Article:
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Being active reduces risk of prostate cancer Prostate cancer is the most common cancer in men in the UK[i], ... (05 Dec 2019)
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Displaying items by tag: Oncology

Thursday, 05 December 2019 17:45

Being active reduces risk of prostate cancer

Prostate cancer is the most common cancer in men in the UK[i], yet we still don’t know all of its causes. The largest ever study to use genetics as a measurement for physical activity to look at its effect on prostate cancer, reveals that being more active reduces the risk of prostate cancer. Over 140,000 men were included in the study, of which, 80,000 had prostate cancer.

Published in Medical News

What molecular event happens for prostate cancer to progress faster and to be deadlier when patients eat a high-fat diet? This is the question Dr. David P. Labbé, a scientist at the Research Institute of the McGill University Health Centre (RI-MUHC), and his colleagues recently elucidated.

Published in Medical News

 

Doctors who give advanced breast cancer patients just one estimate, such as 12 months, for the average amount of time they are expected to live are only accurate 20-30% of the time, according to Dr Belinda Kiely, medical oncologist and senior research fellow at the University of Sydney, Australia.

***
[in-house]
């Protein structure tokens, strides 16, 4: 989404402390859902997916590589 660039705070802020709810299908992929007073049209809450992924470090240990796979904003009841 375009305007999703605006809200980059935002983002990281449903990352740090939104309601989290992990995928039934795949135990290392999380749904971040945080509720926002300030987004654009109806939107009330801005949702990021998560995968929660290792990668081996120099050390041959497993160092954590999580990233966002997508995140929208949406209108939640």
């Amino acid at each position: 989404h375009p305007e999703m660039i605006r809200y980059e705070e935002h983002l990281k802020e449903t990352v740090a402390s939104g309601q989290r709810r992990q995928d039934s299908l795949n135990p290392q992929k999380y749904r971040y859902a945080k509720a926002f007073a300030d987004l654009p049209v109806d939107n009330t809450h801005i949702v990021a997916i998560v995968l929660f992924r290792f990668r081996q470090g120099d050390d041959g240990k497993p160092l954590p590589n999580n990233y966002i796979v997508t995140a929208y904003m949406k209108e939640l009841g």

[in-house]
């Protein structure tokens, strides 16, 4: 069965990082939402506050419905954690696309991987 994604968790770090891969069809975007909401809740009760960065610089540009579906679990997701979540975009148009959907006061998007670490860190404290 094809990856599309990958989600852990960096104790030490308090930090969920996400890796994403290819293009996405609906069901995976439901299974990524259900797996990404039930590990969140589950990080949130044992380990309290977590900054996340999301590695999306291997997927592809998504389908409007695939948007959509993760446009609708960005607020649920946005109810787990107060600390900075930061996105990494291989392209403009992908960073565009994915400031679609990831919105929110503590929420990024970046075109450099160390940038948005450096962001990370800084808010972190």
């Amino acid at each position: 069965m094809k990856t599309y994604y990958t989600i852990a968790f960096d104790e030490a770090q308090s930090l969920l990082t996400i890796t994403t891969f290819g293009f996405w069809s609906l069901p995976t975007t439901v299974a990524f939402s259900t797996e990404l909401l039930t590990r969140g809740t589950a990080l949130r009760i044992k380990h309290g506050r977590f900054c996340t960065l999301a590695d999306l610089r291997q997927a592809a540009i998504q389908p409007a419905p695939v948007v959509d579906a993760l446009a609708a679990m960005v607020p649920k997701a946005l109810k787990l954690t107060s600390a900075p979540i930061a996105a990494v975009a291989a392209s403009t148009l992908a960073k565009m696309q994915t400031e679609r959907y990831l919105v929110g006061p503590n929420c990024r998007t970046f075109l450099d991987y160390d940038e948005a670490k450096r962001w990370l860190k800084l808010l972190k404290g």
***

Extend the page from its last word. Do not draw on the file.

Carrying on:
Published in Medical News

 

Patients with advanced breast cancer that has spread to the skin are likely to cause more harm than good if they use complementary therapies to treat their skin lesions.

Published in Medical News
Thursday, 07 November 2019 21:14

Study Examines Depression in the Last Year of Life

Depression impacts quality of life at all life stages, but little is known about the factors related to depression in the last year of life. A recent study published in theJournal of the American Geriatrics Societyfound that 59.3% of individuals had depression in the last month before death.

Published in Medical News
Wednesday, 06 November 2019 17:09

Vitamin D dials down the aggression in melanoma cells

Vitamin D influences the behaviour of melanoma cells in the lab by making them less aggressive, Cancer Research UK scientists have found.

Published in Medical News
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